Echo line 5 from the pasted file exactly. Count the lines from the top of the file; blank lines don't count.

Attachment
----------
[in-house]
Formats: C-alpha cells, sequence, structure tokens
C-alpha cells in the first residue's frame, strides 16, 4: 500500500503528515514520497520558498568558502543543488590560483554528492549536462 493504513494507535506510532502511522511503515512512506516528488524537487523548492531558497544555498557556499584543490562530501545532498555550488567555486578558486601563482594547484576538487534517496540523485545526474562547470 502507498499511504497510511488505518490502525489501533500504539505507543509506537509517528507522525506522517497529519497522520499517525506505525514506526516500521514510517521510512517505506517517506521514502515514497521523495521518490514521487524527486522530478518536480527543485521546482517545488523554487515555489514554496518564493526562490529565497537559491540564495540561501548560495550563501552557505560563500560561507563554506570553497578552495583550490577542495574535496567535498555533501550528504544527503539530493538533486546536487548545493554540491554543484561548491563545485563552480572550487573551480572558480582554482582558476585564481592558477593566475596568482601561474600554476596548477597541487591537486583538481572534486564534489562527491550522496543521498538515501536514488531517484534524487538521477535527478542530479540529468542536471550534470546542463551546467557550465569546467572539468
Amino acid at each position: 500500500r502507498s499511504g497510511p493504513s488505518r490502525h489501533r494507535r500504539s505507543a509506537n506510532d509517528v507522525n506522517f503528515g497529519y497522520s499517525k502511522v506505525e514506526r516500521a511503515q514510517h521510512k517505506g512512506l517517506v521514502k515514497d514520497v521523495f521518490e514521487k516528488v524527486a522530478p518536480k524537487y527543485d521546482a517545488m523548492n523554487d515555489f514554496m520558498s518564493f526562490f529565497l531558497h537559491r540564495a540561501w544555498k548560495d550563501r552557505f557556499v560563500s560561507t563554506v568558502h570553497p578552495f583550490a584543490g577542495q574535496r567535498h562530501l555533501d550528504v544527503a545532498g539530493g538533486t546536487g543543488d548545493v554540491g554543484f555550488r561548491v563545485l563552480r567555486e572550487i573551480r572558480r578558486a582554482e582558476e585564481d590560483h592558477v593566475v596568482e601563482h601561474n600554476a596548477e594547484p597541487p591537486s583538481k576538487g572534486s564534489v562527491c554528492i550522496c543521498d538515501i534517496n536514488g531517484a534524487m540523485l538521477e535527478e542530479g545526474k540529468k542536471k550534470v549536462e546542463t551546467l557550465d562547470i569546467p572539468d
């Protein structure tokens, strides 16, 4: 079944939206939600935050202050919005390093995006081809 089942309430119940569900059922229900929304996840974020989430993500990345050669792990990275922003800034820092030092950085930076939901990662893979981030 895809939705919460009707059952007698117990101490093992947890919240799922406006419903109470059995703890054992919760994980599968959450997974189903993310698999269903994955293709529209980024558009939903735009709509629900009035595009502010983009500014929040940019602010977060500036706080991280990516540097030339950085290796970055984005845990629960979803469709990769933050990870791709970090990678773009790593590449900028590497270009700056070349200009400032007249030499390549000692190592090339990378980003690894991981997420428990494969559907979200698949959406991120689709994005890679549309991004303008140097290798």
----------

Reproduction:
């Protein structure tokens, strides 16, 4: 079944939206939600935050202050919005390093995006081809 089942309430119940569900059922229900929304996840974020989430993500990345050669792990990275922003800034820092030092950085930076939901990662893979981030 895809939705919460009707059952007698117990101490093992947890919240799922406006419903109470059995703890054992919760994980599968959450997974189903993310698999269903994955293709529209980024558009939903735009709509629900009035595009502010983009500014929040940019602010977060500036706080991280990516540097030339950085290796970055984005845990629960979803469709990769933050990870791709970090990678773009790593590449900028590497270009700056070349200009400032007249030499390549000692190592090339990378980003690894991981997420428990494969559907979200698949959406991120689709994005890679549309991004303008140097290798």